Rob Robinson has walked near the Vietnam Veterans Memorial wall in Washington, D.C., on several occasions, but the memories it holds have kept him from actually visiting the monument.
He is still not sure he’ll be able to face the replica that opens to the public Thursday at Fort Gordon’s Barton Field.
Knowing 37 of the service members whose names are on that wall “makes it very emotional for me,” said Robinson, one of roughly two dozen American Legion Riders who escorted a tractor-trailer from the Alabama line on Tuesday.
The truck held 48 panels of fake granite, which together form a three-quarter-scale wall that’s 244 feet long and 8 feet tall. Inscribed on the wall are the names of more than 58,000 service members killed in action or declared missing during the Vietnam War.
The replica, sponsored by a network of funeral homes called Dignity Memorial, has traveled around the country since 1990. The stop in Augusta coincides with Memorial Day weekend, which is the “most coveted weekend and day,” said Pat Garrett, of Elliott Funeral Homes, the local Dignity Memorial representative.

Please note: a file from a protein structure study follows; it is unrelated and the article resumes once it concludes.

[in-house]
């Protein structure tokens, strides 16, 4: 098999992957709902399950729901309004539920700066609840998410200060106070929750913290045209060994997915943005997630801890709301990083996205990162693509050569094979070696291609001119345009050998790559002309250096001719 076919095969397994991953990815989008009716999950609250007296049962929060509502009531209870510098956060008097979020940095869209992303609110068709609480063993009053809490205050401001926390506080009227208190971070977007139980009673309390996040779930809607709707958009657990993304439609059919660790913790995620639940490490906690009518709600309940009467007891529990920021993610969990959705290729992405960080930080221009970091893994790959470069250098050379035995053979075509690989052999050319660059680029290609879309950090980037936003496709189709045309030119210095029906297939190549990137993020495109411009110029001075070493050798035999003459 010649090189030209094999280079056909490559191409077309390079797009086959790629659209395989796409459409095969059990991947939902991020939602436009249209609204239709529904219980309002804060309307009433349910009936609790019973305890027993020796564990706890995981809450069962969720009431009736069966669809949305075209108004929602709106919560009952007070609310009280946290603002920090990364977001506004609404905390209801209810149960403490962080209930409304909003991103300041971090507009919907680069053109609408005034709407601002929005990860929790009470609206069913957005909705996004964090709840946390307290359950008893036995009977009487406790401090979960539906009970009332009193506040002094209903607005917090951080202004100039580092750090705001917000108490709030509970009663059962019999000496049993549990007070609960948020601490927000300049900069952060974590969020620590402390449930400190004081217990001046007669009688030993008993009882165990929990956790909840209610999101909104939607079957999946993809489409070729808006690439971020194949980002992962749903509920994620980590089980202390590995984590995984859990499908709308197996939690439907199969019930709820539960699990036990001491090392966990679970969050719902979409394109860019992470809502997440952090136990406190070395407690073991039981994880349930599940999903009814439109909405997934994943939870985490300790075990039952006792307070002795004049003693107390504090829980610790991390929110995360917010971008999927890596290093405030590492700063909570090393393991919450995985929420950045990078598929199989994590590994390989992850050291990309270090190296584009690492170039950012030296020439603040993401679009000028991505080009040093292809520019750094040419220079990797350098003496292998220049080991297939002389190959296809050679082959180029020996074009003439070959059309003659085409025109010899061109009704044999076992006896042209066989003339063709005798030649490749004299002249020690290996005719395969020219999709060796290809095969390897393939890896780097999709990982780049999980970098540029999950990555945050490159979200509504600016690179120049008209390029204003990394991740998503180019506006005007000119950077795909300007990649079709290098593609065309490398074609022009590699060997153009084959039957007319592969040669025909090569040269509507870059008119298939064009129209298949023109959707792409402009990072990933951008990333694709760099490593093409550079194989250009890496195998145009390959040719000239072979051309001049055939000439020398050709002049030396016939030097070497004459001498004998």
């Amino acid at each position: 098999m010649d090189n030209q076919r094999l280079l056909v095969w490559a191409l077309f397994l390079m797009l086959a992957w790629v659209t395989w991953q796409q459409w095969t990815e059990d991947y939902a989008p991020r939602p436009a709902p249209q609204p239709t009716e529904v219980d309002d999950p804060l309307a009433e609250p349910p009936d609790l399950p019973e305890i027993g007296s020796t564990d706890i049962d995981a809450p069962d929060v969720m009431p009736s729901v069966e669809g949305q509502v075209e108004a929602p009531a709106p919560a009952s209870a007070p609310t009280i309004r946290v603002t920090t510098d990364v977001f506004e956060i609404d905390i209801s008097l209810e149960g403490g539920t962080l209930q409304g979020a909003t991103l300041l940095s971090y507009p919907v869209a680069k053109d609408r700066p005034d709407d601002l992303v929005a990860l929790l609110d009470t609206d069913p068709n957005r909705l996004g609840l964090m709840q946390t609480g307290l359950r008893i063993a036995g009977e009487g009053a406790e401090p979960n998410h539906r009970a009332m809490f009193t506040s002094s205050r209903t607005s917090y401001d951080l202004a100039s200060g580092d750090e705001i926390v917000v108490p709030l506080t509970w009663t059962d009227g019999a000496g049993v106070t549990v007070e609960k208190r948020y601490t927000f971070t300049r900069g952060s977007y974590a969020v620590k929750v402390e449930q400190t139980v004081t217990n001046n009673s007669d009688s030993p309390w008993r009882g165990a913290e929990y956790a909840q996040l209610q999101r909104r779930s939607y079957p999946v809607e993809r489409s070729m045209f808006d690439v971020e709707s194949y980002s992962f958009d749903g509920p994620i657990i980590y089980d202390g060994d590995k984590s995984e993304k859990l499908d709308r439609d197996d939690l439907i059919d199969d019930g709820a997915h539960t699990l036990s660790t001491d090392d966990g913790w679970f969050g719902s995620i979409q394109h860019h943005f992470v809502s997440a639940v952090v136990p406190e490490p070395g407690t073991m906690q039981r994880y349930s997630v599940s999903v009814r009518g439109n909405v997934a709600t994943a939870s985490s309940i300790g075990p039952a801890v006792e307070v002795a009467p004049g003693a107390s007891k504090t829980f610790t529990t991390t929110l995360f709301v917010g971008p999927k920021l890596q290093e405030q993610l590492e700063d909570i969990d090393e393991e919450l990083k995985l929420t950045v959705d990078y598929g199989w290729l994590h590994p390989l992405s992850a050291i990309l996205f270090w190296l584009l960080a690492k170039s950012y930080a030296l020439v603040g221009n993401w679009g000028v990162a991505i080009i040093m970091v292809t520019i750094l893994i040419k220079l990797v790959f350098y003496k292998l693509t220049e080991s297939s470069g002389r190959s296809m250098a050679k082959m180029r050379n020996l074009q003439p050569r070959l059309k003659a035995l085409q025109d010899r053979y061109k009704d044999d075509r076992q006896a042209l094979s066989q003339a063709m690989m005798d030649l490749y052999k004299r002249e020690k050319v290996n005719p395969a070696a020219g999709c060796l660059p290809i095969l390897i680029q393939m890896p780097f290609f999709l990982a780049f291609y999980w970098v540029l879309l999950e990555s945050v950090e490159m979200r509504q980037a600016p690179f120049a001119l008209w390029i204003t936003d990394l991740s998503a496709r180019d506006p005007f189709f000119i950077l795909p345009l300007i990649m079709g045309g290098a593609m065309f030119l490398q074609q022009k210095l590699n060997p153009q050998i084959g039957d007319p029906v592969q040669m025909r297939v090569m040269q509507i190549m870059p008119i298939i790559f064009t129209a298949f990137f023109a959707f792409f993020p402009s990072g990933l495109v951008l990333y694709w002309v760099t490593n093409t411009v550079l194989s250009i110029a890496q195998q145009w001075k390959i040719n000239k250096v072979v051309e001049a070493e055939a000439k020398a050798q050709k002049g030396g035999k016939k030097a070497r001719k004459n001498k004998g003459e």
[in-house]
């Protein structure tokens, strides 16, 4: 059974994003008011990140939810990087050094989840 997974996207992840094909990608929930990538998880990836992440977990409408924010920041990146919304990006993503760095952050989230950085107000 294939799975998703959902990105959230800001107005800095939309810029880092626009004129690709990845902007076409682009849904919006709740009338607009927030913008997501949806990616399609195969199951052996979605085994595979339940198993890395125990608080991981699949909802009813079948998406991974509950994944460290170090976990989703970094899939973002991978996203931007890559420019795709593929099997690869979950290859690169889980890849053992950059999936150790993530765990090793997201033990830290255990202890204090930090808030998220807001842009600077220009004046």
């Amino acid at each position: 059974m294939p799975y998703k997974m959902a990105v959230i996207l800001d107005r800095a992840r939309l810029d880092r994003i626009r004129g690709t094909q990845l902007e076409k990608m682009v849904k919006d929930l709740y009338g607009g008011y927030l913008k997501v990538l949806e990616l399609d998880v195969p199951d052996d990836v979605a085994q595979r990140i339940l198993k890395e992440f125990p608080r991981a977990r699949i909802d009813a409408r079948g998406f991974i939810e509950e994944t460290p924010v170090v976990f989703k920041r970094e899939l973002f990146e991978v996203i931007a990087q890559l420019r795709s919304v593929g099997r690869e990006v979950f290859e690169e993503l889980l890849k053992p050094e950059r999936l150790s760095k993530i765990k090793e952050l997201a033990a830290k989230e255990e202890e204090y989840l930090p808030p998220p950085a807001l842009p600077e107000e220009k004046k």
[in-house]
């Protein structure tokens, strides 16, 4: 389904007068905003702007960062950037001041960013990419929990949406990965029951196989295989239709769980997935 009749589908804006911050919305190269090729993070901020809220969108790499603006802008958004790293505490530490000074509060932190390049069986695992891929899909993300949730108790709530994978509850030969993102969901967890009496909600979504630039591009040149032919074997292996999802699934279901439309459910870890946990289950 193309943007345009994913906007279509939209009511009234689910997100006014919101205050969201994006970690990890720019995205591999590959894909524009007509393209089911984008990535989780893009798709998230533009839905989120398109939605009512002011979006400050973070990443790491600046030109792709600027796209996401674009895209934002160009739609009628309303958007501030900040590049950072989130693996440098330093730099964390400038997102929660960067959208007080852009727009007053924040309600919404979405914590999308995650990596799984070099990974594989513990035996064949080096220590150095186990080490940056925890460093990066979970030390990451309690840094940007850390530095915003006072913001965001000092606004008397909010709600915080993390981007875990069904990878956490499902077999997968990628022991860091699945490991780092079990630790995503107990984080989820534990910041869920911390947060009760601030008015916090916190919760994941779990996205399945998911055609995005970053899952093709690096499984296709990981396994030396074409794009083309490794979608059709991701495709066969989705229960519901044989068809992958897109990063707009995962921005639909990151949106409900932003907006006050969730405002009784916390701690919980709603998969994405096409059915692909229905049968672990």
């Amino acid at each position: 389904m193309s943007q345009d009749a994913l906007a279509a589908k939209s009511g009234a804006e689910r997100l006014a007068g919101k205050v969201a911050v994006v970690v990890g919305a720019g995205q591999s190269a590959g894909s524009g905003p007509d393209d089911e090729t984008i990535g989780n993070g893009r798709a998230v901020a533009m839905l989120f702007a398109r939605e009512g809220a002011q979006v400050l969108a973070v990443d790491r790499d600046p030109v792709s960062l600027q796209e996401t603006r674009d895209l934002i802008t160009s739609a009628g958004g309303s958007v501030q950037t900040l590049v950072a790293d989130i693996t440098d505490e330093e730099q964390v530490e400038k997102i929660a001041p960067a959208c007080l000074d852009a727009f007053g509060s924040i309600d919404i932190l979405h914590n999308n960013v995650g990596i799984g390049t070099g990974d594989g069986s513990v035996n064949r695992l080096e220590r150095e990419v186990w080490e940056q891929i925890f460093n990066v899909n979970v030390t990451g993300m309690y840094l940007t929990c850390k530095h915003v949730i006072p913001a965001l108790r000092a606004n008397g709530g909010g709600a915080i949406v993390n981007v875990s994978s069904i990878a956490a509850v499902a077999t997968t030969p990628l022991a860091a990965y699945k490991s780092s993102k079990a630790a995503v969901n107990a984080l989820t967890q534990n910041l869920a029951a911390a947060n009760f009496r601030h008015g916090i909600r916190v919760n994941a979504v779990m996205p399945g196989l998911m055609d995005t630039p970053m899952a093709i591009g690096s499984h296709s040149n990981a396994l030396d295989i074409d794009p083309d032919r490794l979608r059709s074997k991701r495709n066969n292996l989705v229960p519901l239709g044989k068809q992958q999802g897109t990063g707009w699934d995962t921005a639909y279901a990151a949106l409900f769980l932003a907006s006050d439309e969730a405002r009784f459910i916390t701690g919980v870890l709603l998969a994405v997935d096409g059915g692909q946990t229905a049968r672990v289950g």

Whether it’s in Washington or a replica, the memorial “is a very moving experience,” Garrett said.
It takes about eight hours to assemble the wall, which will open with a special ceremony at 9 a.m. Thursday. After that, the wall will be open to the public 24 hours a day until a closing ceremony at 6 p.m. Monday. A vigil will be held at 9 p.m. Sunday.
Robinson, who served four tours in Vietnam, said the memorial makes up for the shabby treatment that many Vietnam veterans received coming home. In the same way, the memorial is a way for America to make peace with Vietnam veterans, he said.
“There’s healing on both sides,” Robinson said.